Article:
Less than a month before the end of the mission, Rosetta’s high-resolution camera has revealed the Philae lander wedged into a dark crack on Comet 67P/Churyumov–Gerasimenko.
The images were taken on 2 September by the OSIRIS narrow-angle camera as the orbiter came within 2.7 km of the surface and clearly show the main body of the lander, along with two of its three legs.
The images also provide proof of Philae’s orientation, making it clear why establishing communications was so difficult following its landing on 12 November 2014.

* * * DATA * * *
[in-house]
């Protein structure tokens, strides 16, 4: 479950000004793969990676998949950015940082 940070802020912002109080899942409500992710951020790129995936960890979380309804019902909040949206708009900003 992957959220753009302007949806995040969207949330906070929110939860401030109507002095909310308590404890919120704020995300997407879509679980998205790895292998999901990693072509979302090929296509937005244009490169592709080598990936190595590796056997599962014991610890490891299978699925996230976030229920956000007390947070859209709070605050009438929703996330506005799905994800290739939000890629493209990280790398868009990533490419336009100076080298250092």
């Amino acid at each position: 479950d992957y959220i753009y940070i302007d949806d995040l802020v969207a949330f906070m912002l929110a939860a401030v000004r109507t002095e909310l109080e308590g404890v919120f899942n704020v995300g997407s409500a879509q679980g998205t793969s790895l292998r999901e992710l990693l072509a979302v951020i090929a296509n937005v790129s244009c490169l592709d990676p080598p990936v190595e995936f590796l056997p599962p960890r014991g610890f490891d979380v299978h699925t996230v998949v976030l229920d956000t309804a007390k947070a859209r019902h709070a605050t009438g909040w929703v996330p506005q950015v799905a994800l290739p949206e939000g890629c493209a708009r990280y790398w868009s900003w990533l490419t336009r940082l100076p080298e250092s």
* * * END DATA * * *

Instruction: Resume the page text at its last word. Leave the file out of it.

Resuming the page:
Close-up of the Philae lander, imaged by Rosetta’s OSIRIS narrow-angle camera on 2 September 2016 from a distance of 2.7 km. The image scale is about 5 cm/pixel. Philae’s 1 m-wide body and two of its three legs can be seen extended from the body. The images also provide proof of Philae’s orientation. The image is a zoom from a wider-scene, and has been interpolated. Credits: ESA/Rosetta/MPS for OSIRIS Team MPS/UPD/LAM/IAA/SSO/INTA/UPM/DASP/IDA
“With only a month left of the Rosetta mission, we are so happy to have finally imaged Philae, and to see it in such amazing detail,” says Cecilia Tubiana of the OSIRIS camera team, the first person to see the images ...